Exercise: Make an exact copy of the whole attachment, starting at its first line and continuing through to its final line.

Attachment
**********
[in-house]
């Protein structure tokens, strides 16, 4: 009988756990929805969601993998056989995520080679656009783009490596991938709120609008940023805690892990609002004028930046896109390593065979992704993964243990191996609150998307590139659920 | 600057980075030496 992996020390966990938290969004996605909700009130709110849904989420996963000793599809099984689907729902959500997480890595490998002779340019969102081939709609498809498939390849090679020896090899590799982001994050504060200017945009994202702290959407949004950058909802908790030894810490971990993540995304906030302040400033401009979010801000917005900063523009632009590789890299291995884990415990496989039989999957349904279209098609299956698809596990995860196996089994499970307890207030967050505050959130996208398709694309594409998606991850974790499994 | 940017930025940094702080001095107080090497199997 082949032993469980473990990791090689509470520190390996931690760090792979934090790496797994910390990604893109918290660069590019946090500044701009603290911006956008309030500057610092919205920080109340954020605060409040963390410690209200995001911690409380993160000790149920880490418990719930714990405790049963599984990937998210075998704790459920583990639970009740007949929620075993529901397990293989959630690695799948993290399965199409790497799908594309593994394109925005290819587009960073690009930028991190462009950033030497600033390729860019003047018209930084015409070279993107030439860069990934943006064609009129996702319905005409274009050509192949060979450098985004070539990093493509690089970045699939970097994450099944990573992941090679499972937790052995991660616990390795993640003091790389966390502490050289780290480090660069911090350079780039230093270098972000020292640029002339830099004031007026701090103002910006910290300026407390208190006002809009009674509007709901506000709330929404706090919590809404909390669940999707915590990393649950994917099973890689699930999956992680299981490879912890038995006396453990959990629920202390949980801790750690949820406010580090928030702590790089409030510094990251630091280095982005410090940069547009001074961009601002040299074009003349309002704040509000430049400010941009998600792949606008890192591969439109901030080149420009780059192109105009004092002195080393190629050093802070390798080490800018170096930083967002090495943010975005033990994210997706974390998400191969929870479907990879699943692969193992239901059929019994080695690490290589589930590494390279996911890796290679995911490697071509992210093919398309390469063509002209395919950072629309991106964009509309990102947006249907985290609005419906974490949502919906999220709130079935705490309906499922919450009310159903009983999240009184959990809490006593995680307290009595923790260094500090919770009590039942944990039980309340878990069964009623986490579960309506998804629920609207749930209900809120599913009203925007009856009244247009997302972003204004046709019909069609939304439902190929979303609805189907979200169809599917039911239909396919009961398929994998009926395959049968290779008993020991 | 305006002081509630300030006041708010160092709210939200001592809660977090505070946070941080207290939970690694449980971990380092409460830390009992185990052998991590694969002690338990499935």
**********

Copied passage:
[in-house]
């Protein structure tokens, strides 16, 4: 009988756990929805969601993998056989995520080679656009783009490596991938709120609008940023805690892990609002004028930046896109390593065979992704993964243990191996609150998307590139659920 | 600057980075030496 992996020390966990938290969004996605909700009130709110849904989420996963000793599809099984689907729902959500997480890595490998002779340019969102081939709609498809498939390849090679020896090899590799982001994050504060200017945009994202702290959407949004950058909802908790030894810490971990993540995304906030302040400033401009979010801000917005900063523009632009590789890299291995884990415990496989039989999957349904279209098609299956698809596990995860196996089994499970307890207030967050505050959130996208398709694309594409998606991850974790499994 | 940017930025940094702080001095107080090497199997 082949032993469980473990990791090689509470520190390996931690760090792979934090790496797994910390990604893109918290660069590019946090500044701009603290911006956008309030500057610092919205920080109340954020605060409040963390410690209200995001911690409380993160000790149920880490418990719930714990405790049963599984990937998210075998704790459920583990639970009740007949929620075993529901397990293989959630690695799948993290399965199409790497799908594309593994394109925005290819587009960073690009930028991190462009950033030497600033390729860019003047018209930084015409070279993107030439860069990934943006064609009129996702319905005409274009050509192949060979450098985004070539990093493509690089970045699939970097994450099944990573992941090679499972937790052995991660616990390795993640003091790389966390502490050289780290480090660069911090350079780039230093270098972000020292640029002339830099004031007026701090103002910006910290300026407390208190006002809009009674509007709901506000709330929404706090919590809404909390669940999707915590990393649950994917099973890689699930999956992680299981490879912890038995006396453990959990629920202390949980801790750690949820406010580090928030702590790089409030510094990251630091280095982005410090940069547009001074961009601002040299074009003349309002704040509000430049400010941009998600792949606008890192591969439109901030080149420009780059192109105009004092002195080393190629050093802070390798080490800018170096930083967002090495943010975005033990994210997706974390998400191969929870479907990879699943692969193992239901059929019994080695690490290589589930590494390279996911890796290679995911490697071509992210093919398309390469063509002209395919950072629309991106964009509309990102947006249907985290609005419906974490949502919906999220709130079935705490309906499922919450009310159903009983999240009184959990809490006593995680307290009595923790260094500090919770009590039942944990039980309340878990069964009623986490579960309506998804629920609207749930209900809120599913009203925007009856009244247009997302972003204004046709019909069609939304439902190929979303609805189907979200169809599917039911239909396919009961398929994998009926395959049968290779008993020991 | 305006002081509630300030006041708010160092709210939200001592809660977090505070946070941080207290939970690694449980971990380092409460830390009992185990052998991590694969002690338990499935």